Rebecca Veale, NFU animal health adviser, explains why the sensible use of antibiotics is vital for the future of animal health and food production.
Veterinary medicines are used for the same reason as human medicines – to prevent, treat and control disease. Farmers are legally responsible for the health and welfare of their stock so, while veterinary medicines are expensive, they are a key tool in ensuring this is not compromised.
They never replace good husbandry and management and many of our standards, such as Red Tractor, which a high proportion of UK farmers adhere to, incorporate all these elements.
Farming gets a bad press when it comes to this subject because it’s an easy target, and also because some of the poor practice that used to happen. However, there is a lower percentage of medicines used on farmed animals today.
For example, in 1986, 70 per cent of sales were for the livestock sector. By 2014 it was just under 43 per cent, with over 54 per cent of usage by the companion animal sector. The data includes vaccination sales, which are now much higher than they used to be.
Some people also find it really tempting to compare how we operate with other countries, but the truth is this is a near impossible task because different farming systems pose a variety of challenges to animals and vary greatly. The reality is that in the majority of instances, medicines are used when an animal is sick (known as metaphylactic), and occasionally they’re used preventively when disease risk is high (known as prophylactic).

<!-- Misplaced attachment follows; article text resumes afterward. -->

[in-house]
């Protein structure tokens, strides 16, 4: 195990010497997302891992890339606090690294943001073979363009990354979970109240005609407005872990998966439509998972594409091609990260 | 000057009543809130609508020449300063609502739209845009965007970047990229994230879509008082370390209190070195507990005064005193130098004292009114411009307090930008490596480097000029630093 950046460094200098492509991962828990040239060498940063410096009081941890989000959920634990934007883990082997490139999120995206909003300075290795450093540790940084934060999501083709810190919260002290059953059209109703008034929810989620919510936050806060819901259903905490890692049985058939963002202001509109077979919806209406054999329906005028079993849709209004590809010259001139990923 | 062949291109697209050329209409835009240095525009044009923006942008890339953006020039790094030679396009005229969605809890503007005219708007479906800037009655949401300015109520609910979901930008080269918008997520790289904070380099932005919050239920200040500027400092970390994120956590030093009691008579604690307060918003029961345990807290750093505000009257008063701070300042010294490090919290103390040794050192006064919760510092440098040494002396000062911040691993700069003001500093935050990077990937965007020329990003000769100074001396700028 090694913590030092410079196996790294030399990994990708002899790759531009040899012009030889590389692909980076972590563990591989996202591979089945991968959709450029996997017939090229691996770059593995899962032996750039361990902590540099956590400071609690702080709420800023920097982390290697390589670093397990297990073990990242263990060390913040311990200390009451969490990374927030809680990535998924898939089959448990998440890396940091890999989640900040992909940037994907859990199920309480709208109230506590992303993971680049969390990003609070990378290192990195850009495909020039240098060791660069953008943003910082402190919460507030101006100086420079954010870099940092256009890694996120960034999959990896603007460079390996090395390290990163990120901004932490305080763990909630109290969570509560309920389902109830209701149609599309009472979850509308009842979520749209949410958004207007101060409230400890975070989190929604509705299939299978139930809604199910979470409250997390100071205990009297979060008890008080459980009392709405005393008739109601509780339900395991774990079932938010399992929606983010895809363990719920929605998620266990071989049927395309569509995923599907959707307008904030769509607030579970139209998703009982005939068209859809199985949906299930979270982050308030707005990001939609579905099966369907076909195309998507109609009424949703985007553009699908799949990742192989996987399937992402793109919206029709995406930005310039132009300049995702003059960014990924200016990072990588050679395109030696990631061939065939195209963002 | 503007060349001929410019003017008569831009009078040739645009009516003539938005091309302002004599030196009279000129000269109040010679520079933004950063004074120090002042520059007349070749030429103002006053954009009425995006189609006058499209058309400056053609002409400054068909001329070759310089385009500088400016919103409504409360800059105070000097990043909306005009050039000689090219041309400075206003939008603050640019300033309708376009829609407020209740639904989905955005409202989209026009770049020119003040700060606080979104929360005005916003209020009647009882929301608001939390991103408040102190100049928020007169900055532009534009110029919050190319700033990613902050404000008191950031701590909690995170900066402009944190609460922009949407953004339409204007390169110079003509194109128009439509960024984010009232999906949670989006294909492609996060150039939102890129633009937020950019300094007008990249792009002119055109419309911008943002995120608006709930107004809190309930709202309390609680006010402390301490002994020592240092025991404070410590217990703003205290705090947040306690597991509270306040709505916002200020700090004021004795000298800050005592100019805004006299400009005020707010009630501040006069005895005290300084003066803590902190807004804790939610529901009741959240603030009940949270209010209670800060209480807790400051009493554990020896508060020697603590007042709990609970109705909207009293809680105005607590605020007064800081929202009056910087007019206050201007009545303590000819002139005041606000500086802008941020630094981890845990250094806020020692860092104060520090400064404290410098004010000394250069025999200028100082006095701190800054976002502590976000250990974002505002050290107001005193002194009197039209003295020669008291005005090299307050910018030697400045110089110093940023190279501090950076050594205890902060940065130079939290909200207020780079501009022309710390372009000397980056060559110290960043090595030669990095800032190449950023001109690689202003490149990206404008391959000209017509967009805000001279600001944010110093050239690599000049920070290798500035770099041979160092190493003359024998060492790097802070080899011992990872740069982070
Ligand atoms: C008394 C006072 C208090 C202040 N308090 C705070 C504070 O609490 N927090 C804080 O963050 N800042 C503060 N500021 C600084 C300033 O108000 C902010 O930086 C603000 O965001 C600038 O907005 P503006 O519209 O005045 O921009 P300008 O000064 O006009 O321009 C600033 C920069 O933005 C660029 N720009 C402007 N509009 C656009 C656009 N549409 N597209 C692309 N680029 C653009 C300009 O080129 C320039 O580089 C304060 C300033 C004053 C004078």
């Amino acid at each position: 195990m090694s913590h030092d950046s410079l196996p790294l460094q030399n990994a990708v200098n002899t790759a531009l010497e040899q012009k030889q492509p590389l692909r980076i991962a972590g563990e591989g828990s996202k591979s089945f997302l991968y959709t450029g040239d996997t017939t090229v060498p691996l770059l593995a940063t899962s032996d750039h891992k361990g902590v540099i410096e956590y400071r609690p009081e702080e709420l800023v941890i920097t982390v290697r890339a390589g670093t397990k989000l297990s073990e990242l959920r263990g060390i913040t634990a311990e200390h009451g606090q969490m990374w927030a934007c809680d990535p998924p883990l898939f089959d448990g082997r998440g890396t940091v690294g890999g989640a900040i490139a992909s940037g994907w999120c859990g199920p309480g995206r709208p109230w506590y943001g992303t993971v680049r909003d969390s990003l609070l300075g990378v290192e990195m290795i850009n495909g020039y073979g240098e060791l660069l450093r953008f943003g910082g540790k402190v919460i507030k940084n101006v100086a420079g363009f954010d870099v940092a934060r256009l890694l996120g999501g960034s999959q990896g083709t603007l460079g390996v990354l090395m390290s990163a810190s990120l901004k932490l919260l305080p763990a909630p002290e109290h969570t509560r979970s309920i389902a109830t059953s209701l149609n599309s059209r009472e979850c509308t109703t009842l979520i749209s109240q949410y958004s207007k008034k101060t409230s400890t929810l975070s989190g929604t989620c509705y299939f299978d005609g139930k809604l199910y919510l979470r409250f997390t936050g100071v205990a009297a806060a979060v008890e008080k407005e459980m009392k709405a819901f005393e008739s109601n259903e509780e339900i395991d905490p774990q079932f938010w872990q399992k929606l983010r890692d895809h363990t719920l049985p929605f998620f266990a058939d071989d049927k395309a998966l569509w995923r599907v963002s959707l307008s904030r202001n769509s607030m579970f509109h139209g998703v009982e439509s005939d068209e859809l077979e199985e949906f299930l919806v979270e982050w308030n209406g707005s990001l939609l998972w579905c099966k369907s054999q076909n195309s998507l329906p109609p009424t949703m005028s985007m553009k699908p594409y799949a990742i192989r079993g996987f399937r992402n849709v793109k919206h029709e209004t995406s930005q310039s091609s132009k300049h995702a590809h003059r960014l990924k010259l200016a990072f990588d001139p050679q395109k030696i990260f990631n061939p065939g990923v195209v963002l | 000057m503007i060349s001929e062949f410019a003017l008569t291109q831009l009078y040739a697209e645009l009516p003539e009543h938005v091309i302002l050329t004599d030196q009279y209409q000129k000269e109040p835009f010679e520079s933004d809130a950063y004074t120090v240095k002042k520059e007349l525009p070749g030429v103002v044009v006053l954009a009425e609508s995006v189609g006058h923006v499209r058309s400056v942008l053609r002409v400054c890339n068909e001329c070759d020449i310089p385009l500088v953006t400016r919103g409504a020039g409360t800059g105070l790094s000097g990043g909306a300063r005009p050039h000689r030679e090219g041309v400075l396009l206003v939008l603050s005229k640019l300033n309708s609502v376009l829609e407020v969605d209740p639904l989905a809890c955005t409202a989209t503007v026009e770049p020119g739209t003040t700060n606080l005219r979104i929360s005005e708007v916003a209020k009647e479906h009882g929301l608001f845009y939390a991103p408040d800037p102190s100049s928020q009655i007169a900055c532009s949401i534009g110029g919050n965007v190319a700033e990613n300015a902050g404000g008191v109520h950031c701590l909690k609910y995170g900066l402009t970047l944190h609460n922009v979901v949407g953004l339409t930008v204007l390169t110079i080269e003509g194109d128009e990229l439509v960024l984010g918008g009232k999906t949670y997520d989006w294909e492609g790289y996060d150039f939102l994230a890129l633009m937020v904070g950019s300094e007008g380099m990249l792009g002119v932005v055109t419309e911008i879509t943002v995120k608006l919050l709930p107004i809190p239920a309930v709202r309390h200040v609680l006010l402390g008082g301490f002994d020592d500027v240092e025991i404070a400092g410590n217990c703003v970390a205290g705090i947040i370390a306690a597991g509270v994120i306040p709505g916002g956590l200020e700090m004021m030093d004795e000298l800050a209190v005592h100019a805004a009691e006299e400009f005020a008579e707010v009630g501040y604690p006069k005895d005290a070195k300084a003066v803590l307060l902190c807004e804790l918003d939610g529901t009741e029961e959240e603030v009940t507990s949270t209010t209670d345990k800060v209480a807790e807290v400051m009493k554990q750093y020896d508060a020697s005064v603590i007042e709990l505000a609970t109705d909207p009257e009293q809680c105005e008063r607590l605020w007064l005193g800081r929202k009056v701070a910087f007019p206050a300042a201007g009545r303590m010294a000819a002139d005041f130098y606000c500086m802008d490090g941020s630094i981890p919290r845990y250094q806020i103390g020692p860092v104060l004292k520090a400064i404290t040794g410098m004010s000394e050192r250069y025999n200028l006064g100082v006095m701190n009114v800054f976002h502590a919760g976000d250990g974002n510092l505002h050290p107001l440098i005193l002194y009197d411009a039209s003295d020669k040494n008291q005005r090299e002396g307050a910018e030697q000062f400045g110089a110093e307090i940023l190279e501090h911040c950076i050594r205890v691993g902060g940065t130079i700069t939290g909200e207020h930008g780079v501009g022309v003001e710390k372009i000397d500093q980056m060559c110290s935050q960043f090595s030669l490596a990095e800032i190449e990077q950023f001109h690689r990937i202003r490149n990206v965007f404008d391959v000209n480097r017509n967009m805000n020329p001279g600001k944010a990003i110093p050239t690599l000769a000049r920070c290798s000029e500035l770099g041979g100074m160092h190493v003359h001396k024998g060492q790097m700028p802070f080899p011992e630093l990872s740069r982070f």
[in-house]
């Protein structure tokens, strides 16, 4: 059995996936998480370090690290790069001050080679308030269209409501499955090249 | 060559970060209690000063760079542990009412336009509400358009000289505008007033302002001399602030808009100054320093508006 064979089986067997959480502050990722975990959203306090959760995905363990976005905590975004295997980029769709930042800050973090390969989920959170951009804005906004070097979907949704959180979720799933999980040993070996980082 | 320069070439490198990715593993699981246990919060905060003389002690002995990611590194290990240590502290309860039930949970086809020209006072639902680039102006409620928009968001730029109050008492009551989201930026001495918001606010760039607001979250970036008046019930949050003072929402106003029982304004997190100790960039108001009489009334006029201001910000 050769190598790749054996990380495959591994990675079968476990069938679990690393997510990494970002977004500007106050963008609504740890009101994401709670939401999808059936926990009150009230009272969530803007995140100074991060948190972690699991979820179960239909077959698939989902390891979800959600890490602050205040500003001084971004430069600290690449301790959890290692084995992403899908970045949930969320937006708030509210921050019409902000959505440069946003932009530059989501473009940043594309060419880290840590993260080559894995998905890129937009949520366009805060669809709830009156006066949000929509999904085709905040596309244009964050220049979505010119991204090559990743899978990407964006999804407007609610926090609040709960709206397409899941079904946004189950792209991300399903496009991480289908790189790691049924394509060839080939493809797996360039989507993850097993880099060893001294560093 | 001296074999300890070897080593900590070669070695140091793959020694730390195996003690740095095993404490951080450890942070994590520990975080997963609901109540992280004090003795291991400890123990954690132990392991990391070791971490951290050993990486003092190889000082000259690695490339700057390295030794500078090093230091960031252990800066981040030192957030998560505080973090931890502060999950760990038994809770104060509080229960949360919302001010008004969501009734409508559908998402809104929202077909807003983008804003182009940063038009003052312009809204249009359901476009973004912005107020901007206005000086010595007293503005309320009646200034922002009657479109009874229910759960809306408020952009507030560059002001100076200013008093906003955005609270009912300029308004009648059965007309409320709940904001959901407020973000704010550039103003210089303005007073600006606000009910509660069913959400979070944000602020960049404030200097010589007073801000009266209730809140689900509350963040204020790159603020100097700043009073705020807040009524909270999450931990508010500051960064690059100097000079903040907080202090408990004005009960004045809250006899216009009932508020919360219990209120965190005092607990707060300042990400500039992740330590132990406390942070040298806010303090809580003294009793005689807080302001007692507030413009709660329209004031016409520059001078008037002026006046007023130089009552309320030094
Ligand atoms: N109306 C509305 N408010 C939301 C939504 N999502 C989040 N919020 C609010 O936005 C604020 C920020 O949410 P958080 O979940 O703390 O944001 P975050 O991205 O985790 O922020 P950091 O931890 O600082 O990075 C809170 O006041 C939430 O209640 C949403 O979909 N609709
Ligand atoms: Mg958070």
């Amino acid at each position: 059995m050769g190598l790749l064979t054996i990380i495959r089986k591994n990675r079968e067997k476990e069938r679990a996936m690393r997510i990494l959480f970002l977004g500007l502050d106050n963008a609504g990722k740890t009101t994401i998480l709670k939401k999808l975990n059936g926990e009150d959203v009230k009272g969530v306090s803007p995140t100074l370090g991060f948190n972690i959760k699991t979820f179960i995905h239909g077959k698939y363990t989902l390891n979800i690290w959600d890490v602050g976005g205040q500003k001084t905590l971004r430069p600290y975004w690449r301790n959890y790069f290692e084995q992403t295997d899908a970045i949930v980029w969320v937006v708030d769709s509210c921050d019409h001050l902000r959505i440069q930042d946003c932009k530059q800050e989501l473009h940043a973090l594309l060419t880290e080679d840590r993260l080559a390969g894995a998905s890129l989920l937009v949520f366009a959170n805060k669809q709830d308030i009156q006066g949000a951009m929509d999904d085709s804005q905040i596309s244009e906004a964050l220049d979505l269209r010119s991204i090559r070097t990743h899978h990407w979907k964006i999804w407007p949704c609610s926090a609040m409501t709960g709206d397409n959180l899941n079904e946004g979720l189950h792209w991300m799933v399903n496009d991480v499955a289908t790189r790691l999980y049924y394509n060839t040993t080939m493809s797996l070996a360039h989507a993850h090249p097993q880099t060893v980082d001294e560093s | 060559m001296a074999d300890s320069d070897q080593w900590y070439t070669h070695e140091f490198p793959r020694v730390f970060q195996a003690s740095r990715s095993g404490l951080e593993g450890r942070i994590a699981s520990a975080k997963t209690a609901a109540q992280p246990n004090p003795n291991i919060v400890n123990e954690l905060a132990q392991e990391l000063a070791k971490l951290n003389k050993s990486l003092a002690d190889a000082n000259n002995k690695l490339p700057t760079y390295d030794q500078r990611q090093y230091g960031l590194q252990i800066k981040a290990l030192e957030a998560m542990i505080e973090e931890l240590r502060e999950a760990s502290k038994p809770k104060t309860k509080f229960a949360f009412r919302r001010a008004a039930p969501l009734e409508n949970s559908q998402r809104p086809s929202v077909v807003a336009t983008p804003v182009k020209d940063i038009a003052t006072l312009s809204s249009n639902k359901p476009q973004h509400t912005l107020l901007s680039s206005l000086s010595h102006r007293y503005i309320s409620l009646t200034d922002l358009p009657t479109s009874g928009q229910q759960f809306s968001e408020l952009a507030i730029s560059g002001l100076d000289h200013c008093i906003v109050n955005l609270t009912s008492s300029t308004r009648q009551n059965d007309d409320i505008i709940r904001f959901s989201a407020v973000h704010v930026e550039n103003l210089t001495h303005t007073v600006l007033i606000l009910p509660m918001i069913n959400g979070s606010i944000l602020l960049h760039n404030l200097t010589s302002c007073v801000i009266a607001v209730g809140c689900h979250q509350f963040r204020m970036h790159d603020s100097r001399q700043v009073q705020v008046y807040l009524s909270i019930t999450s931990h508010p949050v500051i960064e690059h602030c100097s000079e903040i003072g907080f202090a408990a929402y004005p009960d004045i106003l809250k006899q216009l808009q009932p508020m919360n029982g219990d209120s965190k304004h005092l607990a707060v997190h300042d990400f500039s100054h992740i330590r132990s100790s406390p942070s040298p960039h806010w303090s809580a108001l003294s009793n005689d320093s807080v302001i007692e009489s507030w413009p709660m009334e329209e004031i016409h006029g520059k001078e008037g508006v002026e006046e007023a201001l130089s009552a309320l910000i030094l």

Responsible use is taken really seriously by farmers and there has been a huge recognition for the antibiotics that are critically important in human medicine. For instance, antibiotics including third and fourth generation cephalosporins are no longer used in broiler production. Other important antibiotics like colistin are only used as a last resort. It is also illegal to use antibiotics as growth promoters.
EU legislation for veterinary medicines is in the early stages of change, but the aim is to tighten up efforts to eliminate bad practices and get rid of some of the administrative burdens which inhibits drug development. The NFU is working with its friends in Europe to ensure that the UK perspective is understood and considered.
In this country, we also have the benefits of a great resource in RUMA which we, as the NFU, are part of. RUMA promotes responsible use and its 26 members have created and regularly updatedand a comprehensive set of guidelines over the years. The fact that most of industry is involved and supports the work of RUMA highlights the value of what has been achieved.
And things aren’t standing still. Recently RUMA held a conference with the Veterinary Medicines Directorate and brought together human health professionals and the agricultural industry. The 'One Health' approach and the challenge of antibiotic resistance are here to stay and I think we’ll increasingly have to defend how we use medicines in farming.
But to do that we have a robust system, a positive attitude and we have come a long way.